Posted by Nick Aroutzidis on Oct 28, 2018
November 1, 2018: Dr Shelley MacDermid-Wadsworth, “The Legacy of Student Exchange”, Angus or Joan MacDermid will introduce, and Norm Bird will thank our speaker.

Head Table:  Our President Paul Roulston, invites, Angus and Joan MacDermid, Elizabeth Gaffney, Charlene Gordon, Mike Gruszczynski, Bob Gulliford, Katherine Hahn and Sarah Hamza, to join him at the head table.

Today at Rotary:   It seems extraordinary in 2018 that it was only 100 years ago that women gained the right to vote in Canada!  We take the democratic right to vote very seriously and know that it is a right enjoyed by all citizens over the age of 18.  But for women, gaining the vote was a great struggle, carried on by courageous, principled women in the face of patronizing ignorance, which was sometimes violent and always demeaning.  Dr Jean Hewitt, an accomplished and respected author, speaker, historian, advocate and contributor to the community, spoke to Rotary Stratford about the early years of this struggle in Canada, identifying some of the leading figures in what she called “the first wave” – from the 19th C to 1930.
 
 
Program speaker Dr Jean Hewitt discussing a “Celebration of Women”.
 
 
It is interesting that the women whose impact on gaining the vote was so significant were often successful in other parts of their lives.  Mary Ann Shad founded a newspaper in 1840’s Ontario which advocated for both suffrage and the abolition of slavery; Emily Howard Stowe who founded the Toronto Literary Club in 1883 which became the Canadian Women’s Suffrage Association was also the first woman doctor in Ontario; in 1874 Letitia Youmans founded the Women’s Temperance Union which was the largest woman’s organization in N.A and was a major advocate for women’s political power.
 
The provincial vote for women in Canada came slowly beginning in 1916 in Manitoba, Saskatchewan and Alberta and lastly in Quebec in 1940.   It was WWI that saw the vote extended at the federal level to women by Prime Minister Borden, more because he needed the votes of women to secure his conscription bill than out of a recognition of fairness and equality.  But at least Canada was not as tardy as Switzerland which only enfranchised women in 1984.
 
Other women stand out in the early 20thC – Emily Murphy, Irene Palby, Roberta McAdams, but perhaps one more than the others.  Agnes McPhail was the first woman elected to the Canadian House of Commons in 1921 and had another career in Ontario as the first woman provincial MPP in 1945.  And a Stratford connection is her teacher training at the Normal School here.
 
The objections raised by men and society to extending voting rights were many and often ridiculous, at least to us nowadays.  Women might abandon domestic responsibilities and neglect family and husbands; women are foolish and not able to talk of serious matters; women who sought suffrage were most often ugly losers who were unable to “get a man”.  But not only men were necessarily opposed the vote for women – Queen Victoria felt that it was inappropriate (odd given her exercise of political power while married and managing a prominent family).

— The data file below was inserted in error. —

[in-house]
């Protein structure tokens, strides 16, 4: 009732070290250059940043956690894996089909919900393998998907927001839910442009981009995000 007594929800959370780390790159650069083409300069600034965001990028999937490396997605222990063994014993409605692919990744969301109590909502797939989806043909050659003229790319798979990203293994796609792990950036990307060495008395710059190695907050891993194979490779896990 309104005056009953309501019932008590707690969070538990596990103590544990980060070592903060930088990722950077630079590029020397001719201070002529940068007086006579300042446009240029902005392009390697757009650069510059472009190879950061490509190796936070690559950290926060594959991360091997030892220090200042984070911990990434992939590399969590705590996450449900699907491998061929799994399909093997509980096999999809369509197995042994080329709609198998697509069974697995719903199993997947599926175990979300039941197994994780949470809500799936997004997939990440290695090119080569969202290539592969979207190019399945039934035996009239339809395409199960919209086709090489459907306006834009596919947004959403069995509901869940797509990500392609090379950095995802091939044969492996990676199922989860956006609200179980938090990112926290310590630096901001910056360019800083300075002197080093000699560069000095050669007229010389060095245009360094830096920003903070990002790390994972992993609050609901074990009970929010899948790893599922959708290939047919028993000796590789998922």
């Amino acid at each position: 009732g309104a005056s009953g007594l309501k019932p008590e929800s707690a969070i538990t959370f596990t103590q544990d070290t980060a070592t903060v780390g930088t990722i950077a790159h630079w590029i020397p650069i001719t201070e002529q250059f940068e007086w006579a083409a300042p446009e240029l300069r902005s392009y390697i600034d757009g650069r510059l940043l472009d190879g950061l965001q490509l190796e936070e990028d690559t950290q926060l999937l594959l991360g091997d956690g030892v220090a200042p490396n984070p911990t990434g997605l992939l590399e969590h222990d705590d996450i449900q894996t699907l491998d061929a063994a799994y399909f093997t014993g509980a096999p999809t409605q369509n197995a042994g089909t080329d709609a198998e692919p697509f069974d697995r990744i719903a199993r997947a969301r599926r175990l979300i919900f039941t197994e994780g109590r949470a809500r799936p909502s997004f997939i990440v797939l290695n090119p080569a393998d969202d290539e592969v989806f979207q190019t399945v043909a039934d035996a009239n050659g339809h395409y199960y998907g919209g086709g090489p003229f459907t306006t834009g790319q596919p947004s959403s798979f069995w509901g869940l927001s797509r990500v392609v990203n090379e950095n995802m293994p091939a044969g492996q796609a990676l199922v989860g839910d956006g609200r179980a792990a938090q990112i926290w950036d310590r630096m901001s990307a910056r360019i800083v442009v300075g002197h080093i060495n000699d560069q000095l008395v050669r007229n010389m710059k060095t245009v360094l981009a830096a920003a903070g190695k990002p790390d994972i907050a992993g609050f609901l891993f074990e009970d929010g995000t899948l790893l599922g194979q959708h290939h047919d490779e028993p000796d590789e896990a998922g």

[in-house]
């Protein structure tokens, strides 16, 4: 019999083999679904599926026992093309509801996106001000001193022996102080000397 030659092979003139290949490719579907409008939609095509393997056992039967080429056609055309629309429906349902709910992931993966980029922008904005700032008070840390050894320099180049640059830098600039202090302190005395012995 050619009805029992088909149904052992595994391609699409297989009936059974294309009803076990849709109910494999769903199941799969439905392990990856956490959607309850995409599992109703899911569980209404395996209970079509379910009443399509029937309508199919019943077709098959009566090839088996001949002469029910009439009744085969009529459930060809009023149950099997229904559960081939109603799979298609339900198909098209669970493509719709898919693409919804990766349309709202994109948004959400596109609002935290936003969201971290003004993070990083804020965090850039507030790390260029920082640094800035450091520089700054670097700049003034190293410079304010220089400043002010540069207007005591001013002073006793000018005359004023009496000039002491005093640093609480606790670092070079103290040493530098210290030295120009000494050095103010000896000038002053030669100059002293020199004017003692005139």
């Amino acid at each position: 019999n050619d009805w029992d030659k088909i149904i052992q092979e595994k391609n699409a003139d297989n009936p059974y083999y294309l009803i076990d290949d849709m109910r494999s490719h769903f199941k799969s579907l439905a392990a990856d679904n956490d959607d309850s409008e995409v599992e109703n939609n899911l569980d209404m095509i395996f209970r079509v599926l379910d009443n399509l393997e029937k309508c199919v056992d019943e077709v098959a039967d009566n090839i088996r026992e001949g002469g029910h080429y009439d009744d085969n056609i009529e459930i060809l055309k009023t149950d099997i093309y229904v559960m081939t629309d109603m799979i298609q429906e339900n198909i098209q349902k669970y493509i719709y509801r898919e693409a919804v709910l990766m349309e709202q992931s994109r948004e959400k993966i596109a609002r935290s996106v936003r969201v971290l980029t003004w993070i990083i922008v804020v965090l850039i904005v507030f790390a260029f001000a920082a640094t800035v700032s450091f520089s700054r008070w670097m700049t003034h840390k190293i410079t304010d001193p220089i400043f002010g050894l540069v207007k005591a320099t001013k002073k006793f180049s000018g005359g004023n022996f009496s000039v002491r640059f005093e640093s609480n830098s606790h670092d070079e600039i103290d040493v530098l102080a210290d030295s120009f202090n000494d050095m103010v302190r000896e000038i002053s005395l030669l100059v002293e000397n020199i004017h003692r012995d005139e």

In Canada, a good deal of the problem was that the 1867 BNA Act did not recognize a woman as a “person”.  It was overcoming that most basic of inequities and the mindset that it engendered before lasting further progress could be possible.   Indeed, there is still some way to go before women reach a true share in the exercise of political and economic power which is based on respect and inclusion.  The #MeToo movement may be the next stage – the next “wave”, and we shall have to wait to see how it unfolds.
 
Dr Hewitt says that she remains an optimist about human cultural progress and that while there are always setbacks, women will reach their goal and society will be stronger for it.
 
 
Scribe – Guy Chadsey
 
Our newest member David Braye ( Salvation Army) introduced by Dan Scarborough and welcomed by president Paul.
 
Results of the Catch the Ace draw which ended last week and netted the club about $45000.
 
 
Our Catch the Ace Grand Winner Hanne Gould winning $37,877.
 
Rotarian Michael Fox announcing the successful completion of the Writers contest last Saturday with thanks to all.
 
 
Winner of the best costume prize at the meeting chick magnet Doug Brown who also thanked the speaker. Hmmm!!.
 
 
Guests:  Today we welcomed April Haggert - Vice-President Rotaract Club of Stratford, Denise Ferguson, David Braye, Hanna Gould - Stratford - Winner of Catch the Ace.
 
Draw: The prize today was donated by Nick Aroutzidis and Patricia Riehl was the winner.
 
Make-ups: No report. 
 
 
Respite House Update
July  1, 2018- Sept 30, 2018
 
Weekends of Respite                      13
Weeknight overnights                      3
Mondays & Wednesdays(4-8pm)     3
Total days of respite                             67
Total children served                          175- since January 16, 2004
 
What’s New:
1. 2 new children began visits to the house since December 1, 2018.
2. We supported 38 children this summer in our Day Camp.     
3. We continue to provide extra overnight respite to a 2 young adults between the ages of 18-21 years of age.
4. We continue to provide extra respite at the house to a high needs child with autism being raised by his grandmother.
 
 
November’s Attendance Committee: Jim Young (I/C), Marcia Matsui, Dave Skinner, Philip Schroeder, Gerry Thuss, Sue Wakelin, Clark Mitchell, Carolyn Blackburn.